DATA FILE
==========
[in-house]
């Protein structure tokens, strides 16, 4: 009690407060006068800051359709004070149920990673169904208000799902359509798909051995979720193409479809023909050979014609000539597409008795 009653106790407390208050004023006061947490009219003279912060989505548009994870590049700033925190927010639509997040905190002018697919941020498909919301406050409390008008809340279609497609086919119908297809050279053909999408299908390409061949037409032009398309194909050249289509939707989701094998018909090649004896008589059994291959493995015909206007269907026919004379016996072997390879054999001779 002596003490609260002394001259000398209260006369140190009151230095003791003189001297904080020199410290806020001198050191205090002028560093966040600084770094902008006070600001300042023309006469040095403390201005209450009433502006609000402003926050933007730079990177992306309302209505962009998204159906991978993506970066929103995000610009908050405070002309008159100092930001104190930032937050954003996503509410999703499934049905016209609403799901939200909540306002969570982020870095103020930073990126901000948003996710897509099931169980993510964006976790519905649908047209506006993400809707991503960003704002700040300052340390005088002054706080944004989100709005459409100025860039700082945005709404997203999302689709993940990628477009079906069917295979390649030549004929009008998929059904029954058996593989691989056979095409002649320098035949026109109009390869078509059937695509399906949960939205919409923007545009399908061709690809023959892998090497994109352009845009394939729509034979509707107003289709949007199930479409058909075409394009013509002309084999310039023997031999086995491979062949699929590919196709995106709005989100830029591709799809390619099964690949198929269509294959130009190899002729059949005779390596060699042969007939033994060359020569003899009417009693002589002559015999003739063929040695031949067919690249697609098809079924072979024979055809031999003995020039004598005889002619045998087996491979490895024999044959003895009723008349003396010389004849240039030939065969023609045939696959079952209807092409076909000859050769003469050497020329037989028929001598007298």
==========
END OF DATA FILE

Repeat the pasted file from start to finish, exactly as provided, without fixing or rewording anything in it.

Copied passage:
[in-house]
């Protein structure tokens, strides 16, 4: 009690407060006068800051359709004070149920990673169904208000799902359509798909051995979720193409479809023909050979014609000539597409008795 009653106790407390208050004023006061947490009219003279912060989505548009994870590049700033925190927010639509997040905190002018697919941020498909919301406050409390008008809340279609497609086919119908297809050279053909999408299908390409061949037409032009398309194909050249289509939707989701094998018909090649004896008589059994291959493995015909206007269907026919004379016996072997390879054999001779 002596003490609260002394001259000398209260006369140190009151230095003791003189001297904080020199410290806020001198050191205090002028560093966040600084770094902008006070600001300042023309006469040095403390201005209450009433502006609000402003926050933007730079990177992306309302209505962009998204159906991978993506970066929103995000610009908050405070002309008159100092930001104190930032937050954003996503509410999703499934049905016209609403799901939200909540306002969570982020870095103020930073990126901000948003996710897509099931169980993510964006976790519905649908047209506006993400809707991503960003704002700040300052340390005088002054706080944004989100709005459409100025860039700082945005709404997203999302689709993940990628477009079906069917295979390649030549004929009008998929059904029954058996593989691989056979095409002649320098035949026109109009390869078509059937695509399906949960939205919409923007545009399908061709690809023959892998090497994109352009845009394939729509034979509707107003289709949007199930479409058909075409394009013509002309084999310039023997031999086995491979062949699929590919196709995106709005989100830029591709799809390619099964690949198929269509294959130009190899002729059949005779390596060699042969007939033994060359020569003899009417009693002589002559015999003739063929040695031949067919690249697609098809079924072979024979055809031999003995020039004598005889002619045998087996491979490895024999044959003895009723008349003396010389004849240039030939065969023609045939696959079952209807092409076909000859050769003469050497020329037989028929001598007298």